Jefferson's Secret Life
Did the author of the Declaration of Independence take a slave for his mistress? DNA tests say yes
He started poking around. A biology professor at the university passed along word of recent advances in mapping techniques for the Y chromosome. That was fine, but where to get samples to test? Foster would have to find male-line Jefferson descendants. But Jefferson's only legitimate son died in infancy. (Jefferson's wife, Martha, gave birth to six children, but only two lived to adulthood.) That left Foster with only two Jefferson male lines to research: that of the president's brother, Randolph, and of their paternal uncle, Field Jefferson. The Randolph line looked promising at first. But it turned out that the line of direct male descendants had expired sometime in either the 1920s or 1930s.
Foster turned to the Field line. First he sought out Herbert Barger, a respected Jefferson family genealogist. Barger agreed to help. By early 1997, Foster had the names and phone numbers of seven living descendants of Field Jefferson. He fired off letters to all of them. Only one wrote back. So Barger intervened on Foster's behalf, and five of Field's descendants agreed to cooperate, allowing Foster to draw blood samples.
That was one part of the equation. But if he were to obtain a definitive Y chromosome match, Foster would need DNA from a male who had good reason to believe he was a descendant of Jefferson and Hemings. There was one obvious place to look: among the 1,400 members of the Thomas Woodson Family Association, an organization of African-Americans scattered across the country. The group is named for Hemings's first son, Tom, the child apparently conceived in Paris. Byron Woodson agreed to cooperate with Foster. But then his father, Col. John Woodson, put a stop to it. He didn't want to be messing around with subjects like illegitimacy, he said.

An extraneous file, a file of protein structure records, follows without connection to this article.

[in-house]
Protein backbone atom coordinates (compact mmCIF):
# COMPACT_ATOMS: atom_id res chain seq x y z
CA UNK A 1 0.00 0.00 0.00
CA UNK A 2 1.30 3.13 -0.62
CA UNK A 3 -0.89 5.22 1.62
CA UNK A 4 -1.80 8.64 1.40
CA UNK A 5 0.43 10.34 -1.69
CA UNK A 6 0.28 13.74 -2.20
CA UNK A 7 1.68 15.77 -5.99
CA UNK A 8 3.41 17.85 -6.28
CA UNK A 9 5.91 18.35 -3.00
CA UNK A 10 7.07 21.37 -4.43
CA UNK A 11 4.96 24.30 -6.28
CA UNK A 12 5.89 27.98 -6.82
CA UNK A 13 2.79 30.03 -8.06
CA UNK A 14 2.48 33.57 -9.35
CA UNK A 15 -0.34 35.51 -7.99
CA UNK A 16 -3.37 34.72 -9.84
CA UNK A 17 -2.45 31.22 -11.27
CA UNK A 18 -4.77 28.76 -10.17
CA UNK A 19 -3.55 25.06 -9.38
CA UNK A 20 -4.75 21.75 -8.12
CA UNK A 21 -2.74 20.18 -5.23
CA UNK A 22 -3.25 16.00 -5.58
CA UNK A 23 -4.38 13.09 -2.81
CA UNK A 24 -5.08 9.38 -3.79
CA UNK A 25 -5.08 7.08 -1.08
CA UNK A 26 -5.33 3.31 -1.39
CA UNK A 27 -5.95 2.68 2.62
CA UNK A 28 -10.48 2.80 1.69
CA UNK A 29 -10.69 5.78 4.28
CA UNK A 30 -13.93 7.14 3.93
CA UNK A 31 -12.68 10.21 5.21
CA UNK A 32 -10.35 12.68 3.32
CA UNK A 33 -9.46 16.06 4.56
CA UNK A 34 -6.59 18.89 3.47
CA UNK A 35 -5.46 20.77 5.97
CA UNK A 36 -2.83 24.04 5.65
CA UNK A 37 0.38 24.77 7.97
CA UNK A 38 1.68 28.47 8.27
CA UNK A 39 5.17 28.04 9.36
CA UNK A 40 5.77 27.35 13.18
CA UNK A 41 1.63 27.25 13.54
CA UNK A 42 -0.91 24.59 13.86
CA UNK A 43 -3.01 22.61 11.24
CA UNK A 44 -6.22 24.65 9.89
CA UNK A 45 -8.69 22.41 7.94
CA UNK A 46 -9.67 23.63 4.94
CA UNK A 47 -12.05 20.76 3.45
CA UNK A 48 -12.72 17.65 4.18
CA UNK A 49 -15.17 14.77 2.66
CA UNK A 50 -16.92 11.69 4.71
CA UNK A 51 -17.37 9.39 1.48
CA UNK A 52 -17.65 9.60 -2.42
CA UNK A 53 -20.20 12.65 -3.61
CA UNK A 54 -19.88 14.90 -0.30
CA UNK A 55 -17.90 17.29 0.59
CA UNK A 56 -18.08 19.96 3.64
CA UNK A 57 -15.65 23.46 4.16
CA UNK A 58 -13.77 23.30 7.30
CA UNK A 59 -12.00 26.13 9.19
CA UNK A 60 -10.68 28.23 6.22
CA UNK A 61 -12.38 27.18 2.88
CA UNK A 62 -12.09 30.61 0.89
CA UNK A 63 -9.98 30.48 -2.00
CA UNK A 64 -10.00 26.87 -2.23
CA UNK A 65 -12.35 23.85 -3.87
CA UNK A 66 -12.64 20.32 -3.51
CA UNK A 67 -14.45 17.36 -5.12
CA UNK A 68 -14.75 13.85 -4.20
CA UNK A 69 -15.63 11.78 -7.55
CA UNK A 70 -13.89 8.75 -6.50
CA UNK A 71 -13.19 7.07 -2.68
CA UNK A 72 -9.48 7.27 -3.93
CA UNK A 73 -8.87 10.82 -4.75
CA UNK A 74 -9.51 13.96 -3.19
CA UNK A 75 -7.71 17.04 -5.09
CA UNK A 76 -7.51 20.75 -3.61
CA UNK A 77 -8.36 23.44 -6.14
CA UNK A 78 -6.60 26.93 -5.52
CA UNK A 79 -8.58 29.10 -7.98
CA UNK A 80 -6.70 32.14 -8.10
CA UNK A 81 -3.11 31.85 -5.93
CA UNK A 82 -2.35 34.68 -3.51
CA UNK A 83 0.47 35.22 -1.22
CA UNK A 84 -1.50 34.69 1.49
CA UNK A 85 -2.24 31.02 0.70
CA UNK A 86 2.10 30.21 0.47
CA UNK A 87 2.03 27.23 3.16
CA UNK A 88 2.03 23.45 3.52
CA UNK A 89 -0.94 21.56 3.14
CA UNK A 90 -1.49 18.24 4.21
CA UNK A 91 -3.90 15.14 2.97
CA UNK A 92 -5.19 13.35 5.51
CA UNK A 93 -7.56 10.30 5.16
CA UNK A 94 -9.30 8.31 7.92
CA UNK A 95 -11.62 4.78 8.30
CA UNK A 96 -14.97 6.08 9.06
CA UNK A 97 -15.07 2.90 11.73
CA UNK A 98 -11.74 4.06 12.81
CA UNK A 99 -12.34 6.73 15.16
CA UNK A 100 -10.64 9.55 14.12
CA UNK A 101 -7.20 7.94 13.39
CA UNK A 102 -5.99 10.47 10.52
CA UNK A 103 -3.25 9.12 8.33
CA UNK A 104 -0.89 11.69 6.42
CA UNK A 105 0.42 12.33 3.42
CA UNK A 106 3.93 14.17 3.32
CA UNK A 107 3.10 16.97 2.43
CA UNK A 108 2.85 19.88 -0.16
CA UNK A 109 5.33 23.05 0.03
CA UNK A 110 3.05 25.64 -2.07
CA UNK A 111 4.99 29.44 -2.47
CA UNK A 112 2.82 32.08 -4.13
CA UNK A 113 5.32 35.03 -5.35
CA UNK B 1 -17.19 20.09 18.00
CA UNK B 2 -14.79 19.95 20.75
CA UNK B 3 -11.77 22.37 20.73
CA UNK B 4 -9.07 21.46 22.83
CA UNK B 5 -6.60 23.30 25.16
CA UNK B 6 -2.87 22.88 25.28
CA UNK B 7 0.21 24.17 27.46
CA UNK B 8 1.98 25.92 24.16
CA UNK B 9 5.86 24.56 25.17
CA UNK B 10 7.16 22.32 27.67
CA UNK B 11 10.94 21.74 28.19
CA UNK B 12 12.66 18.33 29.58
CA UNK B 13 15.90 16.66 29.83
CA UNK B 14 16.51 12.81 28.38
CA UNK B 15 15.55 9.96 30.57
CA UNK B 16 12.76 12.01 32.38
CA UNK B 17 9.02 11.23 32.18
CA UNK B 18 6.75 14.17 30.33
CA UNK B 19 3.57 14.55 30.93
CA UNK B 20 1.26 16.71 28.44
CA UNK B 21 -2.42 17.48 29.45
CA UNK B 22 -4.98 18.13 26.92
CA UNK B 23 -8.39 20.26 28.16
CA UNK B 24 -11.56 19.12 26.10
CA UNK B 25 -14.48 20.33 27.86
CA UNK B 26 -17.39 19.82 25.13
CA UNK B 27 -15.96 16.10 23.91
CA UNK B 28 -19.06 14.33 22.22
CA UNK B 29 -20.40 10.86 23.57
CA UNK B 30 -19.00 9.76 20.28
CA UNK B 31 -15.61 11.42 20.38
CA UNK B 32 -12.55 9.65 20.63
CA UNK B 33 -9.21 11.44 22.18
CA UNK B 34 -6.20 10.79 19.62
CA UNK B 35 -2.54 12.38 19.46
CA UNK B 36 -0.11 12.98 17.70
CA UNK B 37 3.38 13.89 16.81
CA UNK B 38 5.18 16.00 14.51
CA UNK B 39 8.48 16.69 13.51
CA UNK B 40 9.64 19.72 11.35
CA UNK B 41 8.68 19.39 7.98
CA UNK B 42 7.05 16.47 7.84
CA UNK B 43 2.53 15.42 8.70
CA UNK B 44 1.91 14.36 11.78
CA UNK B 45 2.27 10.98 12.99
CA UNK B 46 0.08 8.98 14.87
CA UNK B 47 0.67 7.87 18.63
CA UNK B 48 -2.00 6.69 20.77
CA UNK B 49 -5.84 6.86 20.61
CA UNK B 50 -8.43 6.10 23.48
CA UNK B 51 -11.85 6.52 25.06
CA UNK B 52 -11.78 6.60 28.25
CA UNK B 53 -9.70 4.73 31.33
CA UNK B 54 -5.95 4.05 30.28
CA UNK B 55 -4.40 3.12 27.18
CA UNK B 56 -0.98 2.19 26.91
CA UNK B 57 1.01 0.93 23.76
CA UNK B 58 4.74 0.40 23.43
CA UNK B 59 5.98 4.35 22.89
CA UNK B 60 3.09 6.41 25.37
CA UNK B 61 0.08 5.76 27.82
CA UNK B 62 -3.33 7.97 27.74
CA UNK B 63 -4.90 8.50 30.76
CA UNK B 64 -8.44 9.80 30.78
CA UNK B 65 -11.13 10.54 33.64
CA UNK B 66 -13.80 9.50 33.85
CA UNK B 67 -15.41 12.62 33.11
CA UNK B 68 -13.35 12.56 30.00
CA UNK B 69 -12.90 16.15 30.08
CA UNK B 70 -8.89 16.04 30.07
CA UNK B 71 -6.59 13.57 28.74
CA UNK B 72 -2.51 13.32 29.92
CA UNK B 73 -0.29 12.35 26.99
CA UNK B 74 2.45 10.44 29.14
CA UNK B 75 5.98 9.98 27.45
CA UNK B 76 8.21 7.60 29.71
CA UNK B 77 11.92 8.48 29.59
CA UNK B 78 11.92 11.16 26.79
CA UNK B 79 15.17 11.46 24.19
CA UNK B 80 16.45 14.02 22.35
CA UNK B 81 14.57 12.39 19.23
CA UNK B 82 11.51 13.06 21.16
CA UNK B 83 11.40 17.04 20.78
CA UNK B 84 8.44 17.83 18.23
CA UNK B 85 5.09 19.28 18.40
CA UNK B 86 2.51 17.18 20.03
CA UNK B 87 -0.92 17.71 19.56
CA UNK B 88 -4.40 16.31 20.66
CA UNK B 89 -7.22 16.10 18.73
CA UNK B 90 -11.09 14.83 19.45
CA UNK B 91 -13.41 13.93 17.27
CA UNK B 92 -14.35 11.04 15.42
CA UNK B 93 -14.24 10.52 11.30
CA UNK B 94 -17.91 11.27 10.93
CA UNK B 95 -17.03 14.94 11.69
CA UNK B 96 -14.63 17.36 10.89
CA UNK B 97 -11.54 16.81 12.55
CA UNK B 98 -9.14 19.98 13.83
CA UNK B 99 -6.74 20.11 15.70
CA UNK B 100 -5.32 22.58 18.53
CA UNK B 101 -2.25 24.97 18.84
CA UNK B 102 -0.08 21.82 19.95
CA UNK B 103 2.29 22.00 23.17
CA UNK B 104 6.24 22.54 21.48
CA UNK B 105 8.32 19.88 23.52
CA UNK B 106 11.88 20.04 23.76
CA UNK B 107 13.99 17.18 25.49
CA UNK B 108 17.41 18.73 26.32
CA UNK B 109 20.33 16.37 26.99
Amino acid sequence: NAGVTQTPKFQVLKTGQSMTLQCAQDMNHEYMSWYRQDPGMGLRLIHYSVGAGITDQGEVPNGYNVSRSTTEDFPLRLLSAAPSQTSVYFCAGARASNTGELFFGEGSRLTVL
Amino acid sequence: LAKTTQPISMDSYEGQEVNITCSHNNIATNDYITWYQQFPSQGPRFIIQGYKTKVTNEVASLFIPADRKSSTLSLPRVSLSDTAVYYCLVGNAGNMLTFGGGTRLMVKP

The Woodsons had maintained for nearly two centuries that they were descendants of Jefferson, but other branches of the family pooh-poohed the claim. Foster pressed. If they were to come up without any evidence linking the Woodson line to Jefferson, he told the colonel, "they'll say you knew that all along. But if we come up with evidence that, in fact, Jefferson was the father . . . ." Foster let the sentence drop. The colonel relented. The Woodsons, he said, would cooperate with Foster's study. Five Woodsons eventually gave blood.
Closing loopholes. But there was more to be done. The philandering Carr boys could not be dismissed out of hand. Jefferson's distinguished defenders would dismiss any paternity evidence that didn't address that question. Foster tracked down three male descendants of the Carrs. They, too, gave blood. There remained one other line of male descendants to track down, and here Foster got lucky. Eston Hemings was Sally Hemings seventh and last child and Foster identified a lone male descendant. The man readily agreed to participate. Next Foster wanted some "control" samples. These were drawn from male descendants of several old-line Virginia families. The idea was to eliminate potential similarities in the Y chromosome tests due to geographic proximity. Foster was amazed by the cooperation. These were people, he said, "who had nothing to gain." And yet they welcomed him into their homes. One even had fresh-baked brownies waiting for him when he turned up to draw blood.